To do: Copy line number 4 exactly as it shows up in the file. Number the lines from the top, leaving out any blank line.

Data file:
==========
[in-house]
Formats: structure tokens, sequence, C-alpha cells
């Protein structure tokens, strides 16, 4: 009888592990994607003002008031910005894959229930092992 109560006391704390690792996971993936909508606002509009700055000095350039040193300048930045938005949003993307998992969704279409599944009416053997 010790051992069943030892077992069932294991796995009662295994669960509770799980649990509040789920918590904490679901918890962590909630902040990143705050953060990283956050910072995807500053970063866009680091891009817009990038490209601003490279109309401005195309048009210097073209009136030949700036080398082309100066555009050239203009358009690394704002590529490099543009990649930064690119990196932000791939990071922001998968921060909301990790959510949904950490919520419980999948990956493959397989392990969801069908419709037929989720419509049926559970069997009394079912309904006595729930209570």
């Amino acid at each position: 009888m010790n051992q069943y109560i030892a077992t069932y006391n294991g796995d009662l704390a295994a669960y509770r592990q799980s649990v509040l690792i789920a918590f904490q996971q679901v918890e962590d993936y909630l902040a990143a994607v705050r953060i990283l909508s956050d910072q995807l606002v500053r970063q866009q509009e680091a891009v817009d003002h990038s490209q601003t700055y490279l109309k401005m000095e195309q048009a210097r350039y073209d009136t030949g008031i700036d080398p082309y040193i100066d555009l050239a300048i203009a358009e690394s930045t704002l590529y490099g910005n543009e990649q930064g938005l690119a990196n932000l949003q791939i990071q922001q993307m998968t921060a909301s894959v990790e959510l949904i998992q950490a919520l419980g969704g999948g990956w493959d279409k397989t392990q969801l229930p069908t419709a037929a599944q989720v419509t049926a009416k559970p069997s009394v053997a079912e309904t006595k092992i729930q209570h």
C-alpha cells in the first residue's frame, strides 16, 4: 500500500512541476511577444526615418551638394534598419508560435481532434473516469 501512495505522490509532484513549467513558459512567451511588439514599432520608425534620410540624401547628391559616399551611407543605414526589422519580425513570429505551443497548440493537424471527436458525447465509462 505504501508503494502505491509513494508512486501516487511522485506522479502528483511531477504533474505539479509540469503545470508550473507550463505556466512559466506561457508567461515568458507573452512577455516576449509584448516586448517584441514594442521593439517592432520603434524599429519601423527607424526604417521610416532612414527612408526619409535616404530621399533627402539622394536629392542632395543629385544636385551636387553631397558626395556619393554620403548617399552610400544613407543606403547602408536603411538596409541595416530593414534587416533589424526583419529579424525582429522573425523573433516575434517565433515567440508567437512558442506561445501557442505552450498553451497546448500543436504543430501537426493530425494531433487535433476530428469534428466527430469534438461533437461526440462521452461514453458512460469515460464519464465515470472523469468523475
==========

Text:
């Amino acid at each position: 009888m010790n051992q069943y109560i030892a077992t069932y006391n294991g796995d009662l704390a295994a669960y509770r592990q799980s649990v509040l690792i789920a918590f904490q996971q679901v918890e962590d993936y909630l902040a990143a994607v705050r953060i990283l909508s956050d910072q995807l606002v500053r970063q866009q509009e680091a891009v817009d003002h990038s490209q601003t700055y490279l109309k401005m000095e195309q048009a210097r350039y073209d009136t030949g008031i700036d080398p082309y040193i100066d555009l050239a300048i203009a358009e690394s930045t704002l590529y490099g910005n543009e990649q930064g938005l690119a990196n932000l949003q791939i990071q922001q993307m998968t921060a909301s894959v990790e959510l949904i998992q950490a919520l419980g969704g999948g990956w493959d279409k397989t392990q969801l229930p069908t419709a037929a599944q989720v419509t049926a009416k559970p069997s009394v053997a079912e309904t006595k092992i729930q209570h």